The opinion of the court was delivered by: Katharine S. Hayden, U.S.D.J.
In 1981, plaintiff Martin Greenblatt ("Greenblatt") purchased a bar from defendants Daniel Orenberg and John Scheller, and executed a promissory note to them. Greenblatt v. Gluck, No. A-6490-04T5 at 1 (Sup. Ct. of N.J. Apr. 24, 2006) (slip op., not published). Greenblatt defaulted on the promissory note, and a New Jersey court entered a judgment of $736,640 in favor of Orenberg and Scheller in 1983. Id. Since that time, Greenblatt has filed nine actions seeking to dismiss the judgment. This matter involves the eighth of those lawsuits.
In October 2002 and January 2003, Greenblatt filed virtually identical complaints in the United States District Court for the Southern District of New York and the United States District Court for the District of New Jersey. The District of New Jersey matter was assigned to Judge John C. Lifland. After the defendants had answered his District of New Jersey complaint, Greenblatt filed a motion to voluntarily withdraw that action. Judge Lifland granted his motion in February 2003 and dismissed the action without prejudice pursuant to Federal Rule of Civil Procedure 41.
In May 2003, the District Court for the Southern District of New York transferred the New York federal complaint to the District of New Jersey. The transferred New York complaint became the operative complaint in the New Jersey federal action before Judge Lifland. Greenblatt then filed a third identical complaint in a New York state court. In July 2003, and after defendants had answered the transferred complaint then before Judge Lifland, Greenblatt, citing the matter pending in New York state court, filed a motion to withdraw the transferred complaint without prejudice. Judge Lifland concluded that Greenblatt ultimately sought to delay adjudication of his claims and entered an order stating that the complaint would be dismissed with prejudice under Federal Rule of Civil Procedure 41(a)(2) on December 20, 2003 unless Greenblatt withdrew the pending New York state court complaint and withdrew his motion to voluntarily dismiss the District of New Jersey complaint. Greenblatt failed to comply and a final order dismissing the case with prejudice was entered.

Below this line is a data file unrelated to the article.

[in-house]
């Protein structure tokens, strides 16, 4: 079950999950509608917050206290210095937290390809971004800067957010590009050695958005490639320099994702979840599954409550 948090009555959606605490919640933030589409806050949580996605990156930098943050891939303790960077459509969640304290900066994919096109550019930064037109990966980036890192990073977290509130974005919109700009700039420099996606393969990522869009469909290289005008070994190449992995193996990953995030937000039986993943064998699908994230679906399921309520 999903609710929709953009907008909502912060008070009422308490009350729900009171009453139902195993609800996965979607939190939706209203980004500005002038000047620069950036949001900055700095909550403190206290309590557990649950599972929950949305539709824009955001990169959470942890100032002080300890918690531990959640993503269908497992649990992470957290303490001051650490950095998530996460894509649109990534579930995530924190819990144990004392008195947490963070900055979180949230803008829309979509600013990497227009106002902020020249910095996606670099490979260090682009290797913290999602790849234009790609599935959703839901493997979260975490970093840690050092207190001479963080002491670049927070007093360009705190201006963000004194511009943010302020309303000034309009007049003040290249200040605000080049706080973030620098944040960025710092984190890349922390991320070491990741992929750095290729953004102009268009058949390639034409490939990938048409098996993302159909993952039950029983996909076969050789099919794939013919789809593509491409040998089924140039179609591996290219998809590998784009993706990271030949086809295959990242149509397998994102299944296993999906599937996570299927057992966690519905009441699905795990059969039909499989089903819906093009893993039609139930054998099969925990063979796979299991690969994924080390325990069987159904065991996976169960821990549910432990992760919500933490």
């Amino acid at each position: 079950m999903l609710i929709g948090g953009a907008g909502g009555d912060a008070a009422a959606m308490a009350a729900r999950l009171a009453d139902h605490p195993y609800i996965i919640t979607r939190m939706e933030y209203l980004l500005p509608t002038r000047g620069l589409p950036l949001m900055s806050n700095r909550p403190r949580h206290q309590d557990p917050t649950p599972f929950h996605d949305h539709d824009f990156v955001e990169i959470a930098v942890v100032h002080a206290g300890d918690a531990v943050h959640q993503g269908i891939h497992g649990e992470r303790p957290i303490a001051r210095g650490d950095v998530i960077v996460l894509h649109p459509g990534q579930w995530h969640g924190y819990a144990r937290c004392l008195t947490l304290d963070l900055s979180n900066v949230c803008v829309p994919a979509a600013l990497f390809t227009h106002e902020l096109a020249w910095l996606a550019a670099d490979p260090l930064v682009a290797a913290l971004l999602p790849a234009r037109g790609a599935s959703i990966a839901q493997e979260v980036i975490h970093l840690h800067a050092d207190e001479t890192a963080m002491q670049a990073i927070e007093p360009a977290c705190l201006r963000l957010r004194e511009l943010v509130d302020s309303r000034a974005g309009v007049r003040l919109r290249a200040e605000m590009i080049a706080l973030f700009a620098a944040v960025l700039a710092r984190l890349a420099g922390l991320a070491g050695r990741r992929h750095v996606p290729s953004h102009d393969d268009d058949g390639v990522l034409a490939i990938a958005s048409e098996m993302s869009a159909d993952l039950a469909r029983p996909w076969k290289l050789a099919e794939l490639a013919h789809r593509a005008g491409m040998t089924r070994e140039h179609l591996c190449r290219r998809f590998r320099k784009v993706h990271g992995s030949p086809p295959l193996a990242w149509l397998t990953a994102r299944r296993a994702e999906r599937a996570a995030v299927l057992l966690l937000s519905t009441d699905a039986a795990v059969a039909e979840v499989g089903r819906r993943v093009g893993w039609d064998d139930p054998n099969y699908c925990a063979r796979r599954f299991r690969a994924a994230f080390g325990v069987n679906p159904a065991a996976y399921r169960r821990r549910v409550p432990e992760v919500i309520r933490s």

On December 29, 2003, he appealed Judge Lifland's ruling. In an unpublished opinion, the Third Circuit affirmed, noting that it agreed with the rationale underlying Judge Lifland's decision. Greenblatt then petitioned the Supreme Court of United States for a writ of certiorari, which it denied on November 10, 2004. On December 28, 2006, Greenblatt filed a motion for relief from judgment pursuant to Federal Rule of Civil Procedure 60(b)(6). Judge Lifland denied the motion, concluding that Greenblatt failed to file his motion within "a reasonable time" and failed to demonstrate the requisite "exceptional circumstances" within the meaning of Rule 60(b)(6). Judge Lifland's opinion, filed on March 27, 2007, also noted that the defendants had already been forced to litigate this matter several times in several jurisdictions.
On June 4, 2007, Greenblatt filed a motion seeking relief from Judge Lifland's March 27, 2007 decision, captioning the submission as a "Notice of Motion for Leave to File a Notice of Appeal Nunc Pro Tunc." The Third Circuit recognized the filing as a notice of appeal and issued a letter dated June 22, 2007 informing Greenblatt that his petition was filed outside of the time limit provided for appeals under Federal Rule of Appellate Procedure 4(a)(1)(A). Greenblatt has since filed several virtually identical submissions seeking to appeal Judge Lifland's denial of his Rule 60(b)(6) motion.